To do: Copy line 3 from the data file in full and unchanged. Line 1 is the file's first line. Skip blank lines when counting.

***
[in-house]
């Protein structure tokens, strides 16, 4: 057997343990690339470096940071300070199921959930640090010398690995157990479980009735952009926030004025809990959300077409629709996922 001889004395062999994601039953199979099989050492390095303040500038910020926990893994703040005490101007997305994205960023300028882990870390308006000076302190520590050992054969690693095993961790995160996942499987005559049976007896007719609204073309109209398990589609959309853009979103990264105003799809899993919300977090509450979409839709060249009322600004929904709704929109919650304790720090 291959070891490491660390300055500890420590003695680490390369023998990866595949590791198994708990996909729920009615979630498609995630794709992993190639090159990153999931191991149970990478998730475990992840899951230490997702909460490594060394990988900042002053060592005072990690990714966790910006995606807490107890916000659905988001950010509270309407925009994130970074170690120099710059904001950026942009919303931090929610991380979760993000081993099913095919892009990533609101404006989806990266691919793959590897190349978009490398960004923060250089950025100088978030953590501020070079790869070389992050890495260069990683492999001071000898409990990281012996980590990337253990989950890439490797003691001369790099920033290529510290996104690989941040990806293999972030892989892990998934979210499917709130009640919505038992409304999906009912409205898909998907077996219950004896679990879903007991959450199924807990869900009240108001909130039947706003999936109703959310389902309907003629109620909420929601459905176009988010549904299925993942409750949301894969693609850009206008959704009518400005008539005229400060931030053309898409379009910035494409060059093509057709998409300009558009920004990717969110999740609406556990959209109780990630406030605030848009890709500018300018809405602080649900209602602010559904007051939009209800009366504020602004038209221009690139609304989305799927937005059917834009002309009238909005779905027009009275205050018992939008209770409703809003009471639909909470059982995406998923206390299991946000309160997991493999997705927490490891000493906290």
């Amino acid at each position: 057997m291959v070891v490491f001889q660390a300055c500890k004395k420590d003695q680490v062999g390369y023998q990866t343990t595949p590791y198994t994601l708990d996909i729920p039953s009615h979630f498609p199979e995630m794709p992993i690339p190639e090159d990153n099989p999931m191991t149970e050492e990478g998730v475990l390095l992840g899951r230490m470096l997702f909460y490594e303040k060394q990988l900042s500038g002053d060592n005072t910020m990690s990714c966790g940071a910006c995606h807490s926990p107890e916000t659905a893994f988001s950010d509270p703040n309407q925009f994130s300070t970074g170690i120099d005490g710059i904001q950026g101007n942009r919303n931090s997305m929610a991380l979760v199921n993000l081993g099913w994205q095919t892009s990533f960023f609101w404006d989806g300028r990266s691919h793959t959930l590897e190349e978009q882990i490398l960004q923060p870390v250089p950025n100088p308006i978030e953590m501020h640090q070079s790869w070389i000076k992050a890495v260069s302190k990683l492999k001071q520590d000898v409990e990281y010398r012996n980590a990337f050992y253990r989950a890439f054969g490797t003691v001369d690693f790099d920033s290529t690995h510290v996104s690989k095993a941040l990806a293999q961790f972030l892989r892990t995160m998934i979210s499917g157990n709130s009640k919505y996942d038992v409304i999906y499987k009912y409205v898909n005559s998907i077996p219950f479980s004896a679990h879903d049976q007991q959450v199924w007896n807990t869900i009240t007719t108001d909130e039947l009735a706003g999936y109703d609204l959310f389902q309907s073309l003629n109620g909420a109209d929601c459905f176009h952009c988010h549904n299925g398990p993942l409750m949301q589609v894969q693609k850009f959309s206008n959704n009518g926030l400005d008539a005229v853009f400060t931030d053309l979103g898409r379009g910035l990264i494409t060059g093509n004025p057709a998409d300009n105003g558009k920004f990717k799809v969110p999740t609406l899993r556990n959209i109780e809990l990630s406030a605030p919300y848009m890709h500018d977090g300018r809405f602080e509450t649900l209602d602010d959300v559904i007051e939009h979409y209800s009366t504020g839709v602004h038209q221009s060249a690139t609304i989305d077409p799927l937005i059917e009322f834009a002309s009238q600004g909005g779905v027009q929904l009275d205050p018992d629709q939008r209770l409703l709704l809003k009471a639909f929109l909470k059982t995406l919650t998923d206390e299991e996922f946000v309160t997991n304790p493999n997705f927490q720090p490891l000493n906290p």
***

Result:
């Amino acid at each position: 057997m291959v070891v490491f001889q660390a300055c500890k004395k420590d003695q680490v062999g390369y023998q990866t343990t595949p590791y198994t994601l708990d996909i729920p039953s009615h979630f498609p199979e995630m794709p992993i690339p190639e090159d990153n099989p999931m191991t149970e050492e990478g998730v475990l390095l992840g899951r230490m470096l997702f909460y490594e303040k060394q990988l900042s500038g002053d060592n005072t910020m990690s990714c966790g940071a910006c995606h807490s926990p107890e916000t659905a893994f988001s950010d509270p703040n309407q925009f994130s300070t970074g170690i120099d005490g710059i904001q950026g101007n942009r919303n931090s997305m929610a991380l979760v199921n993000l081993g099913w994205q095919t892009s990533f960023f609101w404006d989806g300028r990266s691919h793959t959930l590897e190349e978009q882990i490398l960004q923060p870390v250089p950025n100088p308006i978030e953590m501020h640090q070079s790869w070389i000076k992050a890495v260069s302190k990683l492999k001071q520590d000898v409990e990281y010398r012996n980590a990337f050992y253990r989950a890439f054969g490797t003691v001369d690693f790099d920033s290529t690995h510290v996104s690989k095993a941040l990806a293999q961790f972030l892989r892990t995160m998934i979210s499917g157990n709130s009640k919505y996942d038992v409304i999906y499987k009912y409205v898909n005559s998907i077996p219950f479980s004896a679990h879903d049976q007991q959450v199924w007896n807990t869900i009240t007719t108001d909130e039947l009735a706003g999936y109703d609204l959310f389902q309907s073309l003629n109620g909420a109209d929601c459905f176009h952009c988010h549904n299925g398990p993942l409750m949301q589609v894969q693609k850009f959309s206008n959704n009518g926030l400005d008539a005229v853009f400060t931030d053309l979103g898409r379009g910035l990264i494409t060059g093509n004025p057709a998409d300009n105003g558009k920004f990717k799809v969110p999740t609406l899993r556990n959209i109780e809990l990630s406030a605030p919300y848009m890709h500018d977090g300018r809405f602080e509450t649900l209602d602010d959300v559904i007051e939009h979409y209800s009366t504020g839709v602004h038209q221009s060249a690139t609304i989305d077409p799927l937005i059917e009322f834009a002309s009238q600004g909005g779905v027009q929904l009275d205050p018992d629709q939008r209770l409703l709704l809003k009471a639909f929109l909470k059982t995406l919650t998923d206390e299991e996922f946000v309160t997991n304790p493999n997705f927490q720090p490891l000493n906290p």